Luther is of course best known for launching the Reformation. This alone makes him one of the most important figures in history. And this does not just mean among Protestants. The Reformation along with the Renaissance and Rnlightement was one of the central steps in the forging of Western Civilization--essentially modernity. But this was not Luther' only contribution. He also played an important role in the development of Western music. Before Luther Germany (atually the German states) was just ome of several European nations. After Luther Germany became central to Western music. The three B's (Betoven, Bach, and Brahams) not to mention Mozart are at the hear of Western music, but they are only a of a host of German compossers. The primacy of Germany in music is undeniable and it all began with Luther. Music was used in Catholic services for centuries. During Medieval era it was priests or a choir of monks including boys training for the priethood. Luther loved music and he wanted it to be at center of the Mass, but he favored the congregational singing of the early church. For that to be the case , servies including the singing had to be done in German, not Latin. He wanted the entire congregation to participate in services through singing. Larger congregations at first kept agood bit of the Latin liturgy. Smaller churches, hiwever,began began using Luther's Deudsche Messe. The chorle and cantrafacta became important, but soon polyphonic chorale settings appared, especially in Germany. A German theological professor describes luther's views. "Even music and images are in the service of God. Prayer was the most important thing for Luther, but essential to the Devout Life also attending church the services, listening to the sermon, taking the Mass, singing church nusic, and reading the Bible. This varied with the ideas of the Swiss Reformersconcerning religious services. Luther led a pious life and wanted the Protestants to also lead pious lives. But how to be pious? Piety can and must learned to be practiced. Therefore Luther wrote his catechisms. The basis for each pious life coms from Faith, to which everything comes and on which everything depends. Only faith makes men righteous, free and blessed. And Faith is God's gift to the one God, however, as is prayer." [Jung] Germany became a hot bed musical innovation ad creativity. Catholic countries hung on to pre-Reformtion forms. Other reformers were less interested in music than Luther. The Swiss reformers (Zwingli and Calvin) id not want music to be at the center of the service. Zwingli did not want anything to detract from the sermon. In this enviromnt it would be Germany that wold come to to dominate European music. While this began as church misic, it would prepare the way for the classics of secular music as well.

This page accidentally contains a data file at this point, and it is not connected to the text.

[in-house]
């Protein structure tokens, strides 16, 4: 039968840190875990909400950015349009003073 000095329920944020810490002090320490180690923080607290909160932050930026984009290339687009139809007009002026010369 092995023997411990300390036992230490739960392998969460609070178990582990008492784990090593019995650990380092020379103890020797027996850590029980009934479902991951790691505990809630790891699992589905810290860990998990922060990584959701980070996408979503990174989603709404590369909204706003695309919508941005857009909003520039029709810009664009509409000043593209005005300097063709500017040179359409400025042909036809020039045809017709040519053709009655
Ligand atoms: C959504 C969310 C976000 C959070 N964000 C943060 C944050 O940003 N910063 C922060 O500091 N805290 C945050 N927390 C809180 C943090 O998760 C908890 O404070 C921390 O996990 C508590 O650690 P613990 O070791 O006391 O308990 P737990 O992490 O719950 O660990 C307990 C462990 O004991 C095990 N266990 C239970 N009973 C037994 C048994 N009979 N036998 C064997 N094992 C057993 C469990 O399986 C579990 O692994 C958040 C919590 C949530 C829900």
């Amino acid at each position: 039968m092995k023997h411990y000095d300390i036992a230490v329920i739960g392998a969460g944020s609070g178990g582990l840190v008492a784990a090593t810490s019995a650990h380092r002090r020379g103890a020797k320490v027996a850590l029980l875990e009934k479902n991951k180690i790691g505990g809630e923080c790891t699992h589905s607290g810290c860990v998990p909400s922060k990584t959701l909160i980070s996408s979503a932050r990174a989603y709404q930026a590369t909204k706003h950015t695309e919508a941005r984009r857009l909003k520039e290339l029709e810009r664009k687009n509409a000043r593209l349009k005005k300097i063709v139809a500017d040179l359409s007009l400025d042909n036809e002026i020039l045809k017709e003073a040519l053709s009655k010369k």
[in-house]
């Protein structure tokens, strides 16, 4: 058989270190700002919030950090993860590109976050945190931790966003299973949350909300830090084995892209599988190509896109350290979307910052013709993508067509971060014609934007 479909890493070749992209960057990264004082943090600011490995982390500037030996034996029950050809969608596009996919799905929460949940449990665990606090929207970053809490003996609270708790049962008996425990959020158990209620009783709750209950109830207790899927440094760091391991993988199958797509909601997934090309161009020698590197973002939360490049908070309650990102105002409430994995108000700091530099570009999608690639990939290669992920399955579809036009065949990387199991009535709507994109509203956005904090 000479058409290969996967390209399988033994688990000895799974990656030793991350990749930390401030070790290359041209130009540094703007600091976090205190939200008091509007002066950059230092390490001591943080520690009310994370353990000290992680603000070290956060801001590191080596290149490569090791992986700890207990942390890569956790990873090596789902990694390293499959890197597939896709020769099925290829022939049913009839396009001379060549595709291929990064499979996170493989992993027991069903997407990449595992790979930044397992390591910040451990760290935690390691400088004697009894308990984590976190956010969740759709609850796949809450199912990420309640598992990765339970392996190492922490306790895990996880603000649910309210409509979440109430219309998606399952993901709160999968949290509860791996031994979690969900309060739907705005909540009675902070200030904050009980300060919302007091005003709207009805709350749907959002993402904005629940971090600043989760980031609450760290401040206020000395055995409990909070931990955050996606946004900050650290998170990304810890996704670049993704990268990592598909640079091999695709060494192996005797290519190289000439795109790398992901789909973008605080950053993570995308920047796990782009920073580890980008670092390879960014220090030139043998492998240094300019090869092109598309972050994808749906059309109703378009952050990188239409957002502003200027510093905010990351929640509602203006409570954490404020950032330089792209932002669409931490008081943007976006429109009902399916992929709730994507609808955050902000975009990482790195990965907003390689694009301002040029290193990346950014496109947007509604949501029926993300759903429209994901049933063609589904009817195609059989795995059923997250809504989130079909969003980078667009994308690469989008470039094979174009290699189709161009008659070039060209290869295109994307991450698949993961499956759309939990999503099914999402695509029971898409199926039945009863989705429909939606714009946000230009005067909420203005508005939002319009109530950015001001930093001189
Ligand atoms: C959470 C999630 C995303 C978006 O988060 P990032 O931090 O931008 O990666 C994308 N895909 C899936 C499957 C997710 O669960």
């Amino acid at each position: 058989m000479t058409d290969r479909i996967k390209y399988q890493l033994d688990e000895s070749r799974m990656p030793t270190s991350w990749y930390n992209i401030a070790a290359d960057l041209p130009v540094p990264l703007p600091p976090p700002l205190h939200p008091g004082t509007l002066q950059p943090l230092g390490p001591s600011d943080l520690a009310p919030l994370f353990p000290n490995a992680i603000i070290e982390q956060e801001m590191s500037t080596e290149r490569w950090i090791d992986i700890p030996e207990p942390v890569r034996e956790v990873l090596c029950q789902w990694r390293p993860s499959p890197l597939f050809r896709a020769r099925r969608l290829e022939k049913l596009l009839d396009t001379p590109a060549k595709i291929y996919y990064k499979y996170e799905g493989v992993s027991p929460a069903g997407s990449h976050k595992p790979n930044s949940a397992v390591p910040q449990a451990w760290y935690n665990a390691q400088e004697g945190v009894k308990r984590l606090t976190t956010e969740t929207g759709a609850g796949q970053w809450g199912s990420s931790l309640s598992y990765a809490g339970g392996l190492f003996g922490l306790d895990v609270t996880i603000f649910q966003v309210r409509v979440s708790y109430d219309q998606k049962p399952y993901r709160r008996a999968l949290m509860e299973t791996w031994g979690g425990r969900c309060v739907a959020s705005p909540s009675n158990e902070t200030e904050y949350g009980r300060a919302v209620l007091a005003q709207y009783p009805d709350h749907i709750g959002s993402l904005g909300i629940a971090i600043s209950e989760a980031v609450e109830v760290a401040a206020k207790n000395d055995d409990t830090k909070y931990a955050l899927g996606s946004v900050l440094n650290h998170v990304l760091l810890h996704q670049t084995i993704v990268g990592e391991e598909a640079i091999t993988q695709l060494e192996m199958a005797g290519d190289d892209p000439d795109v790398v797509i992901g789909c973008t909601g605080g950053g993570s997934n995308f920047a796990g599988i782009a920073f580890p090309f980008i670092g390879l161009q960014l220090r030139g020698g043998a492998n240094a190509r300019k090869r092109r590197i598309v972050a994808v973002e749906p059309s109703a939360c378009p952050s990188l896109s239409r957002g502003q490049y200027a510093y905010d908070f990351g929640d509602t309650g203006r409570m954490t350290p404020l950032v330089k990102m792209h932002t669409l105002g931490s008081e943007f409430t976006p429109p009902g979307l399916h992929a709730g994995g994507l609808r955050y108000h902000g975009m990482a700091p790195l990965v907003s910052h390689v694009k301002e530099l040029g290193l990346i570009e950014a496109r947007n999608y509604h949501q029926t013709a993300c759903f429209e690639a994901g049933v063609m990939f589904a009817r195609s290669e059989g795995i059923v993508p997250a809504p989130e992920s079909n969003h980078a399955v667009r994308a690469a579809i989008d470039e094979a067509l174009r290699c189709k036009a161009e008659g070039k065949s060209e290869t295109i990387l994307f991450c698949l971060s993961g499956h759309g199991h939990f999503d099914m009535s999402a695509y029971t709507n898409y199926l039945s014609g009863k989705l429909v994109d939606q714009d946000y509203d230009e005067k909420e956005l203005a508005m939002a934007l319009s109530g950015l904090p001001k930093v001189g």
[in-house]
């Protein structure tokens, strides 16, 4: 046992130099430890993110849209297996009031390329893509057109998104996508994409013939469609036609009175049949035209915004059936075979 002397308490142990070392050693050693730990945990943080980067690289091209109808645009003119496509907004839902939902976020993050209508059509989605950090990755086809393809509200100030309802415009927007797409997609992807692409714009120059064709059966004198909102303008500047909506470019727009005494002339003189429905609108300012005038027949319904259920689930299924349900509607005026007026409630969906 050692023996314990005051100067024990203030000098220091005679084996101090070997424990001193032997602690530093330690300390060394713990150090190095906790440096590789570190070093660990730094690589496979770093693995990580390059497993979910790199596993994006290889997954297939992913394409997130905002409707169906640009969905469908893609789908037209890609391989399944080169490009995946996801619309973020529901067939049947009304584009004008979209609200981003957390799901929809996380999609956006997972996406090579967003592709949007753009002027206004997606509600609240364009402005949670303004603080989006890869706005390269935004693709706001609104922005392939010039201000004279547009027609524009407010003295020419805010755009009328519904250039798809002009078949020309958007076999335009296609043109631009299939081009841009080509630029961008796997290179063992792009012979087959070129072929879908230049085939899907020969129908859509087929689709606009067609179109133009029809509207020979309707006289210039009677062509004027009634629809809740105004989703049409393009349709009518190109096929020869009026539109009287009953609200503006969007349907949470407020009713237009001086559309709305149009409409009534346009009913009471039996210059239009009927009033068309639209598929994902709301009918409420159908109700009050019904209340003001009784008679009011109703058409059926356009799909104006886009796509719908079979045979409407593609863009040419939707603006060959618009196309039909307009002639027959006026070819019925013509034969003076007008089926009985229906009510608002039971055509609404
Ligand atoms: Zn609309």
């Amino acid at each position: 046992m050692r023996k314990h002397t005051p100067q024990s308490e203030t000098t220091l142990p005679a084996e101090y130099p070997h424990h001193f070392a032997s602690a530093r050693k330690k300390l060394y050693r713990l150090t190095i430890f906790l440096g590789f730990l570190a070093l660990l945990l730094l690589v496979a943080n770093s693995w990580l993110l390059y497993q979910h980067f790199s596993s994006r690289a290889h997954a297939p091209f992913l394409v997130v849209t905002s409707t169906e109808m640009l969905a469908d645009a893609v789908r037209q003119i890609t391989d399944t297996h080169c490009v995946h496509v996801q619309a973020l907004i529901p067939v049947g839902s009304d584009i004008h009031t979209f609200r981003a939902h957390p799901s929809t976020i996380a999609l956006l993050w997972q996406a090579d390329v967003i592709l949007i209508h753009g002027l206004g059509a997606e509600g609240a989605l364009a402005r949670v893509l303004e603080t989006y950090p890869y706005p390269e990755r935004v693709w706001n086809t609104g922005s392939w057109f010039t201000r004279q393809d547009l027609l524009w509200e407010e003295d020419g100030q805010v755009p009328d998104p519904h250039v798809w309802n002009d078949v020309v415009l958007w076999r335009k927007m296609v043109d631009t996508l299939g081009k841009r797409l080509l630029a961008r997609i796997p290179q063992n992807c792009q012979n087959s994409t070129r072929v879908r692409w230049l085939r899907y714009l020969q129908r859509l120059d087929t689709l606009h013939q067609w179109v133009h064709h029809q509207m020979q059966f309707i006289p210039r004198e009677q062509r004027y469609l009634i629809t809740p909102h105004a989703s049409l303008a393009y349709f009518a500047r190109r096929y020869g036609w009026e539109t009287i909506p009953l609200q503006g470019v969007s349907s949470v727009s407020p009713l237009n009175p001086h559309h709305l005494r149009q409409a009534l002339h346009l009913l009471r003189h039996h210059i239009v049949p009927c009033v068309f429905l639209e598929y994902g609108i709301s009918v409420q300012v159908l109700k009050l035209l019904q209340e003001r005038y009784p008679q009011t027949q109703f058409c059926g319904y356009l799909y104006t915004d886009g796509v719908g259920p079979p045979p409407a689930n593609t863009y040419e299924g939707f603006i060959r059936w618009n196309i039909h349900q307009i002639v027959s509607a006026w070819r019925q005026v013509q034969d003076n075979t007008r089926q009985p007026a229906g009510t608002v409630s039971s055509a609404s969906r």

While music is important in most Christian faiths, the use of music has varied widely among the different denominations. Many boy choirs are associated with the Catholic Church. The Anglican Church in England is especially noted for its magnificent cathedral choirs. Protestant churches have also sponsored boy chours. Christianity is the religion with the strongest musical tradition. A reader writes, "Certain Christian movements have taken a severe attitude toward music. Right after the Reformation organ music was banned and although most Reformed congregations today do use their organ, some very orthodox denominations in the Netherlands will sing semibreve natural notes only as half or quarter notes and sharps or flats are considered frivolous." Music has an important place in the Catholic Church. A French reader tells us, "Not long ago it wasn't permit for the women to sing inside a chuch. It was the reason why only men and boys sang in Catholic choirs. Today we continue to consider that to sing a chant it is to pray twice. Myself I know well the Ordinary Chants of the mass, I began to learn them when I was 8-9 years old ( about 1952 ) in this time I was just altar boy and get a good experiance because I stayed till past 15 years of age. By the time I was 10 years old I was able to read the Gregorian music and know a quite number church chants. The texts are not always easy to memorize for a child. When I was a boy, altar boys were still raught the Latin chant. Many altar boys were also members of a boy choir. The best trebbles could becam soloist for the interpretation the Aria. A boy soprano loses his voice about 14 years old; sometime his voice breaks and becoms mezzo, alto. For many boys it is a difficult period. I still remember when my voice broke. Pope ious XII in 1951 created the International Pueri Cantores with the French priest l'abbé Maillet as the managment. At this time practicly all the Catholic boy choirs copied the costume worn by the French choir: open collar white shirt, blue sweater, blue short pants, white kneesocks, and black shoes. White albs were worn during chuch performances. A lot of Church music is written for the boy trebble. By instance all the Aria le Messie of Händel are written for multiple voice tonality, including the boy trebble, alto and bass voices. The first basic chants we had to learn in the 1950s were: Kyrie ( Gregorian version ), Gloria, Sanctus, Agnus Dei, Alleluia ( several versions ), Credo, Benedictus, Pater noster, Ave Maria, and Ave Verum Corpus ( the two versions ).